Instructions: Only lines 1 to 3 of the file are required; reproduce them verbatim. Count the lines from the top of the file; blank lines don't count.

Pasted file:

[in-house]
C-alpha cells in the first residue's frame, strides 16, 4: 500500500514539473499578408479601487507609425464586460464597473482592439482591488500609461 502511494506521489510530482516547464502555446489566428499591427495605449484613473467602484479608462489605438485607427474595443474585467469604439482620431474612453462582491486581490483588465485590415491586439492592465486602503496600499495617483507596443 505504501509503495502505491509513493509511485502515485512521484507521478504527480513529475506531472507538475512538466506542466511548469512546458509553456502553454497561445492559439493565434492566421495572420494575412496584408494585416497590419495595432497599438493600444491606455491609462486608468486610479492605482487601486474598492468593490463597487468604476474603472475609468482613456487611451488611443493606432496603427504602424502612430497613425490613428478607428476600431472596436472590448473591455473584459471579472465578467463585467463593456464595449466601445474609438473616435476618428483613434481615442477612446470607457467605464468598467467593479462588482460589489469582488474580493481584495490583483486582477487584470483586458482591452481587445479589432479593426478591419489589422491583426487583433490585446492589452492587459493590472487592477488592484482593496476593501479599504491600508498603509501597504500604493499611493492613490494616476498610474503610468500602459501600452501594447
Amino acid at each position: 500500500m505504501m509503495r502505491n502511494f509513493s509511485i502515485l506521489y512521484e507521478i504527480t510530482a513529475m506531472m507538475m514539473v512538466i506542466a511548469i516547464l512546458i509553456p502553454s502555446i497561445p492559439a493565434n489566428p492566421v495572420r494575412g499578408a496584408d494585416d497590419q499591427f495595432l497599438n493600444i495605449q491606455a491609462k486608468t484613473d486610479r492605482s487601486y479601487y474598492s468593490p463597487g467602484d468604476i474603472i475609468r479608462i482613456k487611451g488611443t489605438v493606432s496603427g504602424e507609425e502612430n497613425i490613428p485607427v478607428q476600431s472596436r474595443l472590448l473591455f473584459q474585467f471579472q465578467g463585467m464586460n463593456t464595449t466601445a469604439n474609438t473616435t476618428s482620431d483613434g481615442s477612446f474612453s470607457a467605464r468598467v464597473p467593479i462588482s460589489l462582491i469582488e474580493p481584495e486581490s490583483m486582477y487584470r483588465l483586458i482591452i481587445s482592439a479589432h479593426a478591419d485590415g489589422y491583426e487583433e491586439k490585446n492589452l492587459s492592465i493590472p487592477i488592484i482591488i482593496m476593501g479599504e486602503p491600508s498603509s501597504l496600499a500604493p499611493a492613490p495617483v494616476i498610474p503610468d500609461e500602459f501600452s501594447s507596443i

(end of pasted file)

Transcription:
[in-house]
C-alpha cells in the first residue's frame, strides 16, 4: 500500500514539473499578408479601487507609425464586460464597473482592439482591488500609461 502511494506521489510530482516547464502555446489566428499591427495605449484613473467602484479608462489605438485607427474595443474585467469604439482620431474612453462582491486581490483588465485590415491586439492592465486602503496600499495617483507596443 505504501509503495502505491509513493509511485502515485512521484507521478504527480513529475506531472507538475512538466506542466511548469512546458509553456502553454497561445492559439493565434492566421495572420494575412496584408494585416497590419495595432497599438493600444491606455491609462486608468486610479492605482487601486474598492468593490463597487468604476474603472475609468482613456487611451488611443493606432496603427504602424502612430497613425490613428478607428476600431472596436472590448473591455473584459471579472465578467463585467463593456464595449466601445474609438473616435476618428483613434481615442477612446470607457467605464468598467467593479462588482460589489469582488474580493481584495490583483486582477487584470483586458482591452481587445479589432479593426478591419489589422491583426487583433490585446492589452492587459493590472487592477488592484482593496476593501479599504491600508498603509501597504500604493499611493492613490494616476498610474503610468500602459501600452501594447
Amino acid at each position: 500500500m505504501m509503495r502505491n502511494f509513493s509511485i502515485l506521489y512521484e507521478i504527480t510530482a513529475m506531472m507538475m514539473v512538466i506542466a511548469i516547464l512546458i509553456p502553454s502555446i497561445p492559439a493565434n489566428p492566421v495572420r494575412g499578408a496584408d494585416d497590419q499591427f495595432l497599438n493600444i495605449q491606455a491609462k486608468t484613473d486610479r492605482s487601486y479601487y474598492s468593490p463597487g467602484d468604476i474603472i475609468r479608462i482613456k487611451g488611443t489605438v493606432s496603427g504602424e507609425e502612430n497613425i490613428p485607427v478607428q476600431s472596436r474595443l472590448l473591455f473584459q474585467f471579472q465578467g463585467m464586460n463593456t464595449t466601445a469604439n474609438t473616435t476618428s482620431d483613434g481615442s477612446f474612453s470607457a467605464r468598467v464597473p467593479i462588482s460589489l462582491i469582488e474580493p481584495e486581490s490583483m486582477y487584470r483588465l483586458i482591452i481587445s482592439a479589432h479593426a478591419d485590415g489589422y491583426e487583433e491586439k490585446n492589452l492587459s492592465i493590472p487592477i488592484i482591488i482593496m476593501g479599504e486602503p491600508s498603509s501597504l496600499a500604493p499611493a492613490p495617483v494616476i498610474p503610468d500609461e500602459f501600452s501594447s507596443i